by Joseph Landau // Associate Professor, Fordham Law School
As chief justice, John Roberts occupies a unique place in the judiciary. While it is not his job to simply validate the decisions of the lower court judges — the Supreme Court should reverse the lower courts when they err — having faith in the lower federal judiciary, and showing respect for the dialogue between the Supreme Court and lower federal courts, might be especially appropriate here.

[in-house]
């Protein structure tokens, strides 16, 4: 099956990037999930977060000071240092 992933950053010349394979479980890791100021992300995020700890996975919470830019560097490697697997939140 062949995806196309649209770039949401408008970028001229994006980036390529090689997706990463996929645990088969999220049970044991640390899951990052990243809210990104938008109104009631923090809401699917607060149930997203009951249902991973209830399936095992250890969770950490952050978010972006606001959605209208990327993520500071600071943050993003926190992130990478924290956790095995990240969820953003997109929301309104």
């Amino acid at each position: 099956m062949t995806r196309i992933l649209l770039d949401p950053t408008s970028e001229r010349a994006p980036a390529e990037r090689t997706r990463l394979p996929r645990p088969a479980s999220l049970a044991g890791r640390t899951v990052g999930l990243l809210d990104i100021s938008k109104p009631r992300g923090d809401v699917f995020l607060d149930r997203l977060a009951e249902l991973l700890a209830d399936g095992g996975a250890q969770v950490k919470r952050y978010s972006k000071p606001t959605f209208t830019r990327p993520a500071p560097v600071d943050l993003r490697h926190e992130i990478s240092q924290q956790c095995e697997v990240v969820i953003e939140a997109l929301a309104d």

Since the 2013 Windsor ruling [voiding the Defense of Marriage Act], four federal appellate courts and more than 30 federal trial judges have issued pro-marriage rulings for same-sex couples. (By contrast, only one federal appellate court — the Sixth Circuit, based in Cincinnati — and a handful of federal trial judges have ruled against same-sex couples.) These judges reflect a broad array of appointees by Republican and Democratic presidents alike. Does Chief Justice Roberts truly believe that so many of his lower-court colleagues have gotten the law wrong? Possibly — but the growing consensus on the ground could nudge him to side with a vast majority of his colleagues on the federal bench.